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Montclair High School
Principal: James N. Earle
100 Chestnut Street, Montclair, NJ 07042
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Music Theory Advanced Placement

Course #                        507

Length:                   One Year

Prerequisite:          Music training/Performance

Grade Level:          10-12

Credit:                   5

Fulfills:                   Performing and practical arts requirement, and computer studies requirement

Advanced Placement Music Theory is a college-level course for serious music students. The course is equivalent to a first-year music theory course for music majors, introducing the student to musicianship, theory, musical materials, and procedures. Musicianship skills such as dictation, sight-singing, and keyboard harmony are an important part of the course. The student’s ability to read and write musical notation is fundamental to the course, and it is assumed that the student has adequate performance skills in voice or on a musical instrument.

The Advanced Placement Examination in Music Theory tests the student’s understanding of musical structure and compositional procedures through recorded and notated examples. Strong emphasis is given to listening skills, particularly those involving recognition and comprehension of melodic and rhythmic patterns, harmonic functions, small forms, and compositional techniques. Most of the musical examples are taken from standard repertoire, although some examples of contemporary, jazz, popular music or music beyond the Western tradition are included for testing basic concepts. The examination assumes fluency in reading musical notation and a strong grounding in music fundamentals, terminology, and analysis.

Upon completion of the course, students should be able to:

Fundamental Terminology and Fundamental Notational Skills:

  • Notate and identify pitch in three clefs: G, F and C.
  • Notate, hear, and identify simple and compound meters.
  • Notate and identify all major and minor key signatures.
  • Notate, hear, and identify the following scales: chromatic, major, and the three forms of the minor.
  • Name and recognize scale degree terms, e.g., tonic, supertonic, etc.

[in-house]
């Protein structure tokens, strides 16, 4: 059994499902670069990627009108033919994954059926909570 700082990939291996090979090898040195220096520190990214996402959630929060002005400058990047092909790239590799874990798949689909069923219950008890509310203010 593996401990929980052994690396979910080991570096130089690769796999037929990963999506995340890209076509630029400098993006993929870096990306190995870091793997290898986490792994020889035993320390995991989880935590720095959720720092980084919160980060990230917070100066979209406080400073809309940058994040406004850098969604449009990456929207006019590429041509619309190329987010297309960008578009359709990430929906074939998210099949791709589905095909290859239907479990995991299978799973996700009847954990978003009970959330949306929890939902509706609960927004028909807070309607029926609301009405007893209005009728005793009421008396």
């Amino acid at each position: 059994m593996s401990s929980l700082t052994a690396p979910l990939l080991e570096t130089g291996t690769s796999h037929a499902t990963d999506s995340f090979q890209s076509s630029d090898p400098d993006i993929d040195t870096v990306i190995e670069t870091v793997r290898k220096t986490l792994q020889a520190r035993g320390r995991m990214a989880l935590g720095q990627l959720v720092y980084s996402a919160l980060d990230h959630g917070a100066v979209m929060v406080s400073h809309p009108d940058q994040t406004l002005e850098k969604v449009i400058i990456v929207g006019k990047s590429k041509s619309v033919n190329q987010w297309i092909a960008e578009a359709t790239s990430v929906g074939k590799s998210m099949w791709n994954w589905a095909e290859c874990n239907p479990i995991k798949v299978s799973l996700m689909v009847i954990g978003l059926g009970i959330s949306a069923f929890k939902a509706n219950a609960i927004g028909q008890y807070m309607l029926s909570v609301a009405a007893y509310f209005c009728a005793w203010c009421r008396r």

• Notate, hear, and transpose the following modes: Dorian, Phrygian, Lydian, and Mixolydian (authentic forms only).
  • Notate, hear, and identify whole tone and pentatonic scales.
  • Notate, hear, and identify all major, minor, diminished, and augmented intervals inclusive of an octave.
  • Notate, hear, and identify triads including inversions.
  • Define and identify common tempo and expression markings.

Compositional Skills:

  • Compose a bass line for a given melody to create simple two-part counterpoint in seventeenth- and/or eighteenth-century style; analyze the implied harmonies.
  • Realize a figured bass according to the rules of eighteenth-century chorale style, major or minor key, using any or all of the following devices: diatonic triads and seventh chords, inversions, nonharmonic tones, and secondary-dominant and dominant seventh chords.
  • Realize a four-part chorale-style progression from Roman and Arabic numerals.

Score Analysis:

  • Notate, hear, and identify authentic, plagal, half, Phrygian half, and deceptive cadences in major and minor keys.
  • Identify in score the following nonharmonic tones: passing tone (accented and unaccented), neighboring tone, anticipation, suspension, retardation, appoggiatura, escape tone, changing tone (cambiata), and pedal tone.
  • Small-scale and large-scale harmonic procedures, including:
  • identification of cadence types
  • Roman-numeral and figured-bass analysis, including nonharmonic tones, seventh chords, and secondary-dominant chords
  • identification of key centers and key relationships; recognition of modulation to closely related keys
  • Melodic organization and developmental procedures:
  • scale types; modes, melodic patterning
  • motivic development and relationships (e.g., inversion, retrograde, sequence, imitation)
  • Rhythmic/metric organization:
  • meter type (e.g., duple, triple, quadruple) and beat type (e.g., simple, compound)
  • rhythmic devices and procedures (e.g., augmentation, diminution, hemiola)
  • Texture:
  • types (e.g., monophony, homophony, polyphony)
  • devices (e.g., textural inversion, imitation)

Aural Skills:

  • Detect pitch and rhythm errors in written music from given aural excerpts.
  • Notate a melody from dictation, 6 to 8 bars, MAJOR key, mostly diatonic pitches, simple or compound time, treble or bass clef, 3 to 4 playings.
  • Notate a melody from dictation, 6 to 8 bars, MINOR key, chromatic alteration from harmonic/melodic scales, simple or compound time, treble or bass clef, 3 to 4 playings.
  • Sight sing a melody, 4 to 8 bars long, major or minor key, duple or triple meter, simple or compound time, treble or bass clef, using solfege, pitch names, numbers, or any comfortable vocal syllable(s).
  • Hear the following non-harmonic tones: passing tone (accented and unaccented), neighboring tone, anticipation, suspension, retardation, appoggiatura, escape tone, changing tone (cambiata), and pedal tone.